New Spanish Law Requires Delivery Companies To Treat Drivers As Employees

Glovo Food Delivery

The gig economy is coming under scrutiny around the globe over labor rights issues. In Spain, the government has enacted new rules that require food delivery companies to turn “freelance” drivers into staff workers in 90 days.

Spain’s new labor rules, which have been widely reported, came after a court ruling over Glovo, a food delivery service. The regulations, which were announced on Tuesday (May 11), also follow an agreement with trade unions and business associations.

Spain’s Supreme Court had ruled last year that companies must officially hire drivers as employees. According to reports, the pioneering new law, which was approved by the center-left ruling coalition, clarifies the rules of the road.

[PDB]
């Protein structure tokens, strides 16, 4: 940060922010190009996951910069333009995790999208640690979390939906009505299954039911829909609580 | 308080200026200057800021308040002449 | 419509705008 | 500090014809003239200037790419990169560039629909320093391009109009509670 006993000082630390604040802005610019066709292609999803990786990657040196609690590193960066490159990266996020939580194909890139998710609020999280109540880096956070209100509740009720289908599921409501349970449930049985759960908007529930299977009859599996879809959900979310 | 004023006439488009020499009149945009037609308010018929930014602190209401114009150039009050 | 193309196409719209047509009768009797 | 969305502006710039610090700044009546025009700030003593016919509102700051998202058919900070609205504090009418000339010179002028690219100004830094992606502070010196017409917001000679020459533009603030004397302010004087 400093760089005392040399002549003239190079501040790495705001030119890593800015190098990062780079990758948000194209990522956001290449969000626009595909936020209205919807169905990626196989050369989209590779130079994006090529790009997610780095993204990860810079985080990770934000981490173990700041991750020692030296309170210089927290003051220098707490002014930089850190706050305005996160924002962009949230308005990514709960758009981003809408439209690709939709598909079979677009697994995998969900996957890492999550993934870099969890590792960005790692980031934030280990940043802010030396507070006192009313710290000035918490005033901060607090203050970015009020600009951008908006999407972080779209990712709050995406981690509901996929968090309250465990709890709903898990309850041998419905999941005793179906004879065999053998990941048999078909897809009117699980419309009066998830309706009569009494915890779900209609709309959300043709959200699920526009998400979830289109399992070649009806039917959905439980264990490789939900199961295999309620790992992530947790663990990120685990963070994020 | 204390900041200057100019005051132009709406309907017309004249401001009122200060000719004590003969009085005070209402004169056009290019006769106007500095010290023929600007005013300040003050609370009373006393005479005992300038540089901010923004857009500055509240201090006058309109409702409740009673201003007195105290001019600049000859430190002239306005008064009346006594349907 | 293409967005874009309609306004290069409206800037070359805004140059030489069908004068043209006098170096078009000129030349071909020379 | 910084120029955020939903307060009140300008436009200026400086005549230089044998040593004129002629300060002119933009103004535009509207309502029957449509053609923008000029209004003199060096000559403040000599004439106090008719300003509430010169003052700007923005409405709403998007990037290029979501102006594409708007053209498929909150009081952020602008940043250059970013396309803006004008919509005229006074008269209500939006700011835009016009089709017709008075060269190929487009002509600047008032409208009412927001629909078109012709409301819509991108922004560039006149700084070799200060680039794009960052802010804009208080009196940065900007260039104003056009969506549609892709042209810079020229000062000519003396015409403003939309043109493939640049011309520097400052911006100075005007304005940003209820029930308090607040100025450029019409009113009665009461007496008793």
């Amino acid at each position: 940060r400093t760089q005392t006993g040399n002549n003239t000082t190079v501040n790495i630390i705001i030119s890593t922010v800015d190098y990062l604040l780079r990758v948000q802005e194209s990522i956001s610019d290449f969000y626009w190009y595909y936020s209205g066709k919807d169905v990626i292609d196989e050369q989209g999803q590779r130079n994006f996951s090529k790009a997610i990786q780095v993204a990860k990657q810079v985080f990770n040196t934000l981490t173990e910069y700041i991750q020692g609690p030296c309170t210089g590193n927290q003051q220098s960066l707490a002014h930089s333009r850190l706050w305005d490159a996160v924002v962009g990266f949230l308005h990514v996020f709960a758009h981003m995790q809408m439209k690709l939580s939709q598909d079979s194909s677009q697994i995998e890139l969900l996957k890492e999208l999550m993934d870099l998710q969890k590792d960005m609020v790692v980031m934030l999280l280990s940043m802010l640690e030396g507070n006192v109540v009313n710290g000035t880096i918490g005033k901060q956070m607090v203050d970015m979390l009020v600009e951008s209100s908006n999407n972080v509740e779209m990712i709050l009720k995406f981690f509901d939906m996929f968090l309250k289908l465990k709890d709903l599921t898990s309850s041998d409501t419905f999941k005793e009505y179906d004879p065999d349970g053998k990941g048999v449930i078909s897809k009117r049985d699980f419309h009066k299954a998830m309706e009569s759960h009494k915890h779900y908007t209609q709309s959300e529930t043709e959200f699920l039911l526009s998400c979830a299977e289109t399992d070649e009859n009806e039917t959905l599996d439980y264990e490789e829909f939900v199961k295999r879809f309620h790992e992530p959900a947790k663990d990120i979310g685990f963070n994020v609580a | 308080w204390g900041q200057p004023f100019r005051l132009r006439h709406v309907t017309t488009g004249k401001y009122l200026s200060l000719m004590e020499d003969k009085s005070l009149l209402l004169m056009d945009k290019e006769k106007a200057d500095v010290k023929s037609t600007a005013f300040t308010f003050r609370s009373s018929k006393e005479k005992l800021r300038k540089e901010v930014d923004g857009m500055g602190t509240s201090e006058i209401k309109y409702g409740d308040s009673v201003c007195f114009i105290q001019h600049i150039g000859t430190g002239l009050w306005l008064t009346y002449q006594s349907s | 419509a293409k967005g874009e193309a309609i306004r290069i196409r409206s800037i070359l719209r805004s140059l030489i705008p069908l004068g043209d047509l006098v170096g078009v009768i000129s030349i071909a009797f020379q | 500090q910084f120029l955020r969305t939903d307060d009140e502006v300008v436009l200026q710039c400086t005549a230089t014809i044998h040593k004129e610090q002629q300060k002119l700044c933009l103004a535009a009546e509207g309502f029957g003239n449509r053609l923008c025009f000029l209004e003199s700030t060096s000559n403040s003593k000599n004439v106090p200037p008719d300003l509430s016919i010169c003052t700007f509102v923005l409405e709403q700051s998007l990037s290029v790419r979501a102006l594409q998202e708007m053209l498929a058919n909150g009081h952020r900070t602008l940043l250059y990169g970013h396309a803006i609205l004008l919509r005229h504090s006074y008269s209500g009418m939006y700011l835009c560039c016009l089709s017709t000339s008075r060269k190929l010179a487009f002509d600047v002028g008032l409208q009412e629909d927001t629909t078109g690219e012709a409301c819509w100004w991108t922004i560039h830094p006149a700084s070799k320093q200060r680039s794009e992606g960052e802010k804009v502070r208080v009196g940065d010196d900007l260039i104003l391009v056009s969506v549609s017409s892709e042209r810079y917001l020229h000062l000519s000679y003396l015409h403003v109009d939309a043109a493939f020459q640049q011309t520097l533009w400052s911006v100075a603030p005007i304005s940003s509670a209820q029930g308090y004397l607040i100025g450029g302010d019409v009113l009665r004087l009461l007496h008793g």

Spain was the first country to enact legislation governing the relationship between delivery platforms and their workforce, said Labor Minister Yolanda Díaz. “We are at the vanguard, and the world is looking at us,” she told reporters.

According to U.S. News & World Report, rider associations and labor experts anticipate further court battles. However, for now, most delivery companies have already started preparing for the change. Just-Eat, the Spanish branch of Takeaway, has already hired some of its workers. Others companies, including Glovo, have instead hired riders through temporary employment agencies. U.S. News said that a Glovo spokeswoman and an Uber Eats spokesman declined to comment. Deliveroo did not immediately respond to a request for comment.

In February, the U.K. Supreme Court ruled unanimously to uphold a lower court’s decision that Uber and other gig economy workers are employees and not independent contractors. Uber had appealed lower courts’ rulings. The Supreme Court said that Uber drivers in the U.K. are entitled to paid time off, a minimum wage and other benefits previously denied to gig economy workers. The suit against Uber, which was brought by gig drivers Yaseen Aslam and James Farrar in 2016, was first heard by a British employment tribunal. The two were victorious in the employment tribunal and in two appeals brought by Uber.